So you've just smashed your ball somewhere down the left side of the fairway and it's bounced into the rough. You get up there to look for your ball but there's no sign of it in amongst the leaves. "FFS, leaf it out," you might say. So what's the ruling?
Losing a golf ball in the leaves will prove a common issue for golfers up and down the land this autumn, especially when you throw in some early morning sun and dew on the ground, but there is one particular rule should this happen to you - if a Local Rule is made by the golf club in question.
The Committee may choose to make a temporary Local Rule that declares accumulation of leaves at certain holes to be ground under repair (GUR), and thus Rule 25-1 (Abnormal Ground Conditions) will apply and the player is permitted to take swing relief and one club length no nearer the hole - without any penalty.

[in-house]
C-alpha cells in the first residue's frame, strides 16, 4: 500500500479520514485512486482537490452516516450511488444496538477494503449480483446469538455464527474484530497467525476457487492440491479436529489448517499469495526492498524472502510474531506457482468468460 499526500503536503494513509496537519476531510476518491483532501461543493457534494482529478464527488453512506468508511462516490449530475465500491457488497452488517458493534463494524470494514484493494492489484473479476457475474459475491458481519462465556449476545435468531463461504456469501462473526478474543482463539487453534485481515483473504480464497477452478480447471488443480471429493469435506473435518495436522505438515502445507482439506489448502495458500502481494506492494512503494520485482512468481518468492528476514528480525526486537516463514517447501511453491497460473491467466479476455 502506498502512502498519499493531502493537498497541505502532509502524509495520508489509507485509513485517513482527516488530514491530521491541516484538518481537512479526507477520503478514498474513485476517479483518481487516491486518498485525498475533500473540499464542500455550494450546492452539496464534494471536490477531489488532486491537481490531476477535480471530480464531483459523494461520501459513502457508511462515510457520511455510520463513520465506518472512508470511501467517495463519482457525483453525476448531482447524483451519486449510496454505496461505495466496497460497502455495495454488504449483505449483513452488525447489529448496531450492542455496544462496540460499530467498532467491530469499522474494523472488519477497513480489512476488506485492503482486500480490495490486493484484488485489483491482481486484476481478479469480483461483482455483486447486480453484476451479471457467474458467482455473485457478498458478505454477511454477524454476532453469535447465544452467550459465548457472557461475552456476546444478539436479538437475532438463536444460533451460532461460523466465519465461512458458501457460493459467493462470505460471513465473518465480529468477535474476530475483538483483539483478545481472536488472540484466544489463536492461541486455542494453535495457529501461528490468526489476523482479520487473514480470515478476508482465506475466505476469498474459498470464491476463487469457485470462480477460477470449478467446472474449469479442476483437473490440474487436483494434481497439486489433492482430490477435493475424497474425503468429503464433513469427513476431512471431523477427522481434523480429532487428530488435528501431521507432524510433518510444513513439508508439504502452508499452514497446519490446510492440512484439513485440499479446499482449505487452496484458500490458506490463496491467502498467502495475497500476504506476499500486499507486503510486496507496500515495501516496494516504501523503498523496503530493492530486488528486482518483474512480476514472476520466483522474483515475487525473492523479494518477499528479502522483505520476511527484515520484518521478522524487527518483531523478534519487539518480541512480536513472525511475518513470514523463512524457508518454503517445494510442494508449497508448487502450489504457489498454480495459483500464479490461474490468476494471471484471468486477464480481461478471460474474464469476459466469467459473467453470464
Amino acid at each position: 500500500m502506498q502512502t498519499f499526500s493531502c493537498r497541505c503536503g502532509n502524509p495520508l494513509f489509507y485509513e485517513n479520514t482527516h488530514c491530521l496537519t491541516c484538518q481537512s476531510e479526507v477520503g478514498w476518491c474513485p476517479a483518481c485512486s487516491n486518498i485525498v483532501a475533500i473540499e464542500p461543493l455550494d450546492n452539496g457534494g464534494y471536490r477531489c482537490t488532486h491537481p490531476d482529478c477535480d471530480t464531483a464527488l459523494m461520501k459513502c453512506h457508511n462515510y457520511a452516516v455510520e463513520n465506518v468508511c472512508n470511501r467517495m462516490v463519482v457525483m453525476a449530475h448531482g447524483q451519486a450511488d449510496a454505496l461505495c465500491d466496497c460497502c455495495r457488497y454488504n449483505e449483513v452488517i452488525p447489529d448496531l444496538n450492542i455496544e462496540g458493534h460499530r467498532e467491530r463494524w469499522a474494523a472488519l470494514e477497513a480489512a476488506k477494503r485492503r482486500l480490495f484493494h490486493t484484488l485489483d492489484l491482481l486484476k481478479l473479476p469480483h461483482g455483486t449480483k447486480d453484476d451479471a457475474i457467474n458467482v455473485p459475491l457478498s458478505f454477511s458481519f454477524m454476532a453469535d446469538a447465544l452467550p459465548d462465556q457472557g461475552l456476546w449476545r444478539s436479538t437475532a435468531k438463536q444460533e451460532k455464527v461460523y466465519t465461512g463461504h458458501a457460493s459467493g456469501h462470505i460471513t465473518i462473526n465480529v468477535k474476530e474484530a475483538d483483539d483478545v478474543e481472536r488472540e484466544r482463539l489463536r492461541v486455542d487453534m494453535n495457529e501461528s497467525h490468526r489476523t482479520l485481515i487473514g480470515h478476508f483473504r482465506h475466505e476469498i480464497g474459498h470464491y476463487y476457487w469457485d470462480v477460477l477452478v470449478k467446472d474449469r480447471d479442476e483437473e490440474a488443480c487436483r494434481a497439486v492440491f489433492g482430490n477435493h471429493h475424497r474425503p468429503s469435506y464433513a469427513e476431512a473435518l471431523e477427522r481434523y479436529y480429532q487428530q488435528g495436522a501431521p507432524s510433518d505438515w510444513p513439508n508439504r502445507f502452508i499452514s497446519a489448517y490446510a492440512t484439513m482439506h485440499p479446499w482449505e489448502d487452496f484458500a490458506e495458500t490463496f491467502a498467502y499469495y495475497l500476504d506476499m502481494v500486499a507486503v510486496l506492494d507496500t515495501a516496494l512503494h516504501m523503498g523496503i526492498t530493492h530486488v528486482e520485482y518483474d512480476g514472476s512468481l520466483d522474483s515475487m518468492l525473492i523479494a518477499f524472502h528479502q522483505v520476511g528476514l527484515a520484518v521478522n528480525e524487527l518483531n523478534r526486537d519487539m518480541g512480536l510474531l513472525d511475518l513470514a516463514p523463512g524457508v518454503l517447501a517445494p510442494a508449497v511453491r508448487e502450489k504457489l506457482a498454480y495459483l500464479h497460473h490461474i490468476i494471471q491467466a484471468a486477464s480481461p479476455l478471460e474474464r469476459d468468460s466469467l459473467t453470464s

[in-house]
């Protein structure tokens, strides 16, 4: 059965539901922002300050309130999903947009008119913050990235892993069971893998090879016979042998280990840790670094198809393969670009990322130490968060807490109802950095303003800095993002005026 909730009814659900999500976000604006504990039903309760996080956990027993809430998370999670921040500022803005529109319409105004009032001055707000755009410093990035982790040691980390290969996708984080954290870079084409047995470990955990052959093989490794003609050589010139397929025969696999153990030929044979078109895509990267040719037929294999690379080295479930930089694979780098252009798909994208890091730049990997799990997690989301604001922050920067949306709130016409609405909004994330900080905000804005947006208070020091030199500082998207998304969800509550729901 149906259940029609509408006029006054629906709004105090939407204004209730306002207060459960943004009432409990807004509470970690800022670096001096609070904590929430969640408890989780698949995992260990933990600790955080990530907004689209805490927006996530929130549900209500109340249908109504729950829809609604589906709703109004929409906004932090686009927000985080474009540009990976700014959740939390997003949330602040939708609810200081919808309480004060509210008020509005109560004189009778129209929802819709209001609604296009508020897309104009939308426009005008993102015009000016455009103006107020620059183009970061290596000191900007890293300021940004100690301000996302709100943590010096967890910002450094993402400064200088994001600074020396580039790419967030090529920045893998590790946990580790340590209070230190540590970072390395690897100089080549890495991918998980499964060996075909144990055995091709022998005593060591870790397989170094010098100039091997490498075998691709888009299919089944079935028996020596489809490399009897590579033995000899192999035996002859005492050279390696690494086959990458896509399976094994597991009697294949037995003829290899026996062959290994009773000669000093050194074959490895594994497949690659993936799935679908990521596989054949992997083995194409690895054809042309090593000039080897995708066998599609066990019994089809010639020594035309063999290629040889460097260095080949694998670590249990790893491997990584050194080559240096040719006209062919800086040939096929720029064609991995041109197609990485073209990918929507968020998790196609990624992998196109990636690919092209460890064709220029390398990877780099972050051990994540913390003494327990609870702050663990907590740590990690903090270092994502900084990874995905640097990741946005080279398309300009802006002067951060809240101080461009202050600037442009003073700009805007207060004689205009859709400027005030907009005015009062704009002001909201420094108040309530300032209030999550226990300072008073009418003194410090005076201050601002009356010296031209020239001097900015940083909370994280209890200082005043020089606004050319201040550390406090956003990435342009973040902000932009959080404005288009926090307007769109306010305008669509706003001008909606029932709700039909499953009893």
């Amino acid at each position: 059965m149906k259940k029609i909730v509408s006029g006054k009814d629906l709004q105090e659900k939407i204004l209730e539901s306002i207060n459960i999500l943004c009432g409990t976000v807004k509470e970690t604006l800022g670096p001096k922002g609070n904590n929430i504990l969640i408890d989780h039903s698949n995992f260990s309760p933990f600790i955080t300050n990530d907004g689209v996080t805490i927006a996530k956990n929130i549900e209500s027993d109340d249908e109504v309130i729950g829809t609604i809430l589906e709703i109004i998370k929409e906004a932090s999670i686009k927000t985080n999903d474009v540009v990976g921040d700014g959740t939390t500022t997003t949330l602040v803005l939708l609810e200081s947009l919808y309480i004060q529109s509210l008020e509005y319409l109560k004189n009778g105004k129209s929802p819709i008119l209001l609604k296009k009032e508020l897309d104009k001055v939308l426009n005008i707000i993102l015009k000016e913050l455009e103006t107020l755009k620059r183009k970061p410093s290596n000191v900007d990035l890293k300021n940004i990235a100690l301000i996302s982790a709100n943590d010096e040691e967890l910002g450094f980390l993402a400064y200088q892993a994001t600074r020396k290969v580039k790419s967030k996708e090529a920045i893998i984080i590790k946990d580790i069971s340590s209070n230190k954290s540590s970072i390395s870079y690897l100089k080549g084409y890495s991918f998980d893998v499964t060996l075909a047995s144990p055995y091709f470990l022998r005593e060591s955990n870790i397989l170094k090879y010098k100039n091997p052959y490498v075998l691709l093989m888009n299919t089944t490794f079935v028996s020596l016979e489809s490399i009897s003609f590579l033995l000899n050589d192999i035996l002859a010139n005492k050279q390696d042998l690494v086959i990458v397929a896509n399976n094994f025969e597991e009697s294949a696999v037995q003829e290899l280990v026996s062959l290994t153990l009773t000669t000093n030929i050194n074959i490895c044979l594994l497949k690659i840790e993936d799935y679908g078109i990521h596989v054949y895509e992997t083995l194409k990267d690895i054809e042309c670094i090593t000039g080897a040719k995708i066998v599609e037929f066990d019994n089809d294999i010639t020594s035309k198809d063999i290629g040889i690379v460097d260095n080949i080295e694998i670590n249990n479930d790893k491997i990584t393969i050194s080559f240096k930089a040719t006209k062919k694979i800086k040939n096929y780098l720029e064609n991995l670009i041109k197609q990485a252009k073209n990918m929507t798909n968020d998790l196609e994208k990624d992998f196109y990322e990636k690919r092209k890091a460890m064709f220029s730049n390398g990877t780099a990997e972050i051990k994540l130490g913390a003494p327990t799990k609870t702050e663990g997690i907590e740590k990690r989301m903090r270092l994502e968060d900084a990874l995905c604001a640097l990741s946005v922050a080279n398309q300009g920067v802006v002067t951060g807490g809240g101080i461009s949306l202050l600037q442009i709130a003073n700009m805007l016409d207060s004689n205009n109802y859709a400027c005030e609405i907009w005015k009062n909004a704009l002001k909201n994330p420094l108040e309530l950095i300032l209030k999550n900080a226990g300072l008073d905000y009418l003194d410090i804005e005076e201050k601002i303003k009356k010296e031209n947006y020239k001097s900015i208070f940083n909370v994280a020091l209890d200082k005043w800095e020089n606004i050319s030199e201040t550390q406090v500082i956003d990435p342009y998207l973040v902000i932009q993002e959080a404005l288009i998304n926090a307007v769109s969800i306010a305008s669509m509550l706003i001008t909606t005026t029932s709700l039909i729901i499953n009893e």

YOU CAN NOW DO 'THIS' IN A GOLF HAZARD IN 2019?!
The Local Rule should be restricted to the hole(s) at which the accumulation of leaves occurs, and it should be withdrawn as soon as conditions pemit.
However, should you hit your ball into an area of leaves - and there is no Local Rule in question on that particular hole - unfortunately it will be a stroke and distance penalty (meaning it's back to play from the original spot and a one-stroke penalty) as the ball is declared lost (Rule 27-1).
You currently have up to five minutes to look for your golf ball, but that will soon become three minutes as of January 1, 2019, when golf's modernised rules come into play.